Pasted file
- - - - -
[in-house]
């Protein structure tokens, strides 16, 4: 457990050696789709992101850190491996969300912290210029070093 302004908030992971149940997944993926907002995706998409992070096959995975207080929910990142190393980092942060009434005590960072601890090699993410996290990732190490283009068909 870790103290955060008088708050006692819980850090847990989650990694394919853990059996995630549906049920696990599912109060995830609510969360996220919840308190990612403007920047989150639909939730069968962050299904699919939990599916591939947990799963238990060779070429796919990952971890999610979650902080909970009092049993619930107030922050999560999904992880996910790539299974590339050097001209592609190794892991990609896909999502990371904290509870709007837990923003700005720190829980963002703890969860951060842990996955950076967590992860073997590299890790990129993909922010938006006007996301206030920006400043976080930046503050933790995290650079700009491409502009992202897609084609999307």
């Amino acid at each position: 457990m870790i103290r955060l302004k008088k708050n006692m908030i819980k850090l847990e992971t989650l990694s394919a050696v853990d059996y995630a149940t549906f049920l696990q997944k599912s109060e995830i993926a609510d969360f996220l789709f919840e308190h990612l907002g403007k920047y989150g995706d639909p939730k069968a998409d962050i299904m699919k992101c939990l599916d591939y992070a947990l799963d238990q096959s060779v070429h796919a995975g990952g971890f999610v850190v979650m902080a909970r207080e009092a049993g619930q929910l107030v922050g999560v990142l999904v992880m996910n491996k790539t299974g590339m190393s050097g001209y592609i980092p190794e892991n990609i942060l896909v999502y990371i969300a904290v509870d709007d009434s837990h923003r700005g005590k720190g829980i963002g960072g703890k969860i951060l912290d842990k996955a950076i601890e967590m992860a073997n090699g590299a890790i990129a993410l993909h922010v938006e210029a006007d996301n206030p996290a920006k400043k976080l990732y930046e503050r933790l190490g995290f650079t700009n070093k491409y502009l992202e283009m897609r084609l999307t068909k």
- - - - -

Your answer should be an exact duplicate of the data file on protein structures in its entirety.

[in-house]
């Protein structure tokens, strides 16, 4: 457990050696789709992101850190491996969300912290210029070093 302004908030992971149940997944993926907002995706998409992070096959995975207080929910990142190393980092942060009434005590960072601890090699993410996290990732190490283009068909 870790103290955060008088708050006692819980850090847990989650990694394919853990059996995630549906049920696990599912109060995830609510969360996220919840308190990612403007920047989150639909939730069968962050299904699919939990599916591939947990799963238990060779070429796919990952971890999610979650902080909970009092049993619930107030922050999560999904992880996910790539299974590339050097001209592609190794892991990609896909999502990371904290509870709007837990923003700005720190829980963002703890969860951060842990996955950076967590992860073997590299890790990129993909922010938006006007996301206030920006400043976080930046503050933790995290650079700009491409502009992202897609084609999307």
């Amino acid at each position: 457990m870790i103290r955060l302004k008088k708050n006692m908030i819980k850090l847990e992971t989650l990694s394919a050696v853990d059996y995630a149940t549906f049920l696990q997944k599912s109060e995830i993926a609510d969360f996220l789709f919840e308190h990612l907002g403007k920047y989150g995706d639909p939730k069968a998409d962050i299904m699919k992101c939990l599916d591939y992070a947990l799963d238990q096959s060779v070429h796919a995975g990952g971890f999610v850190v979650m902080a909970r207080e009092a049993g619930q929910l107030v922050g999560v990142l999904v992880m996910n491996k790539t299974g590339m190393s050097g001209y592609i980092p190794e892991n990609i942060l896909v999502y990371i969300a904290v509870d709007d009434s837990h923003r700005g005590k720190g829980i963002g960072g703890k969860i951060l912290d842990k996955a950076i601890e967590m992860a073997n090699g590299a890790i990129a993410l993909h922010v938006e210029a006007d996301n206030p996290a920006k400043k976080l990732y930046e503050r933790l190490g995290f650079t700009n070093k491409y502009l992202e283009m897609r084609l999307t068909k």